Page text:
The principle behind it is a pair of laser lines, separated by a known, precise, angle and rotating at a rate (assumed to be constant only while in the short time it is sweeping the object) which then sweep a pair of sensors with a known separation.
For a laser pair (L1 and L2) sweeping down around the horizontal axis, the time between laser L1 hitting the top and bottom sensor is a factor of how far the sensor pair is from the centre of rotation due to the constant rate and variable, relative, angle.
The time between laser fan L1 and L2 hitting the same sensor is always the same, regardless of distance, because the angle and the rate of rotation within the time-frame of the sweep are very constant. Taking the ratio of these two times will remove the rotational speed from the equation and give you a relative distance between the sensor pair and the lasers. Knowing the exact vertical separation between the sensors and also knowing the exact angle between the laser fans will fix the distance to a known scale.
Many of these pairs, along with horizontal and vertical sweeping lasers, will give you the distance and orientation of the object cluster with respect to the base station.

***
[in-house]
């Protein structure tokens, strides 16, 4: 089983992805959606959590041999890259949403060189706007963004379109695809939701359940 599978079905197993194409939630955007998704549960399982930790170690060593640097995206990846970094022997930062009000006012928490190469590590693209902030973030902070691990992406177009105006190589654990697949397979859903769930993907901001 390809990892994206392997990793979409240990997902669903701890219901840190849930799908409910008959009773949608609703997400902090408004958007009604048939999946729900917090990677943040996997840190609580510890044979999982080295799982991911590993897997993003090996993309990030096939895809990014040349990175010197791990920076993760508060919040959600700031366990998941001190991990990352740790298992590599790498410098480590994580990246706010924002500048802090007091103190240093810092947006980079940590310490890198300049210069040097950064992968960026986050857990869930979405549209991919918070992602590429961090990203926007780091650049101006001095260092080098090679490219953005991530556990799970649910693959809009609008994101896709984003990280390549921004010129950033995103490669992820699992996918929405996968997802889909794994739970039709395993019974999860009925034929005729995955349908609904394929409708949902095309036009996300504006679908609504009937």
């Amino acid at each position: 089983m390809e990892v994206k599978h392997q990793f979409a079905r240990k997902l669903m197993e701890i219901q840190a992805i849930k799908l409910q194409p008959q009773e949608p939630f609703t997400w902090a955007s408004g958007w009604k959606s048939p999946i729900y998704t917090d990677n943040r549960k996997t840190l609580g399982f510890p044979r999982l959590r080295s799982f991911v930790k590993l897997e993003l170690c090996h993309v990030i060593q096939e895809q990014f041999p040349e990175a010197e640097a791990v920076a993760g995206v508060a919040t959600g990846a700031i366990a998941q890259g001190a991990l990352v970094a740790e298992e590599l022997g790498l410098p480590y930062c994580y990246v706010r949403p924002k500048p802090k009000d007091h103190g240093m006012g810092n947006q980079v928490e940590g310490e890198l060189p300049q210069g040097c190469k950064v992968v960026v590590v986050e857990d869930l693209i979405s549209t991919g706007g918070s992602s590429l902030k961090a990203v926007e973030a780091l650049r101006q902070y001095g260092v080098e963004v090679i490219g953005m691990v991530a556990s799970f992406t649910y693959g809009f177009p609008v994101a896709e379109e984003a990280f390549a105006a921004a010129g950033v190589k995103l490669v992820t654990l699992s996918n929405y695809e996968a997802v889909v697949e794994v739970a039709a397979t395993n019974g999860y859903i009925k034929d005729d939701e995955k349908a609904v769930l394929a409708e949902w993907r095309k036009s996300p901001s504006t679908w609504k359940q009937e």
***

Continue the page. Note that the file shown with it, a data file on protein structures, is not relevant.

COMPARING THIS APPROACH TO THE HTC VIVE SYNC PULSE:CONSTANT SPEED APPROACH
- The lack of a "pulse" phase means the distances can be much greater.
- This approach does not need exact rotational speeds, only consistent speeds whilst sweeping over the object which makes the hardware easier/cheaper.
- Different rotational speeds (within bands) can be used to determine different bases and axis. This allows multiple bases sweeping without the need to sync them all together.
- As the only critical time for interference is limited to the time it is sweeping over the cluster, different rotational speeds for all the bases minimises the interference between them to very infrequent clashes. Then, on the next sweep following the clash, they have moved away from each other.
- Target movement, so long as it's linear whilst the laser sweeps the target, changes both the apparent speed of rotation as well as the duration between the hits. This essentially compensates for movement.
- With a single base station you still have degrees of freedom in the position of the tracked object. It would need three base stations or two base stations and an IMU to give full pose. Interestingly, this goes away for tracked robots where the ground plane and the sensors height and orientation to that plane are known (i.e. ideal for factory tracking).
- Due to the fact that you only get relative angles between the detector positions, it's impossible to get a position without doing a full pose estimation. By contrast, the Pulse:Constant sweep approach rough angles can be estimated easily and, with triangulation, rough position too.
- Target movement, if fast enough, could make one base look like another if the apparent rotational speed change is great enough.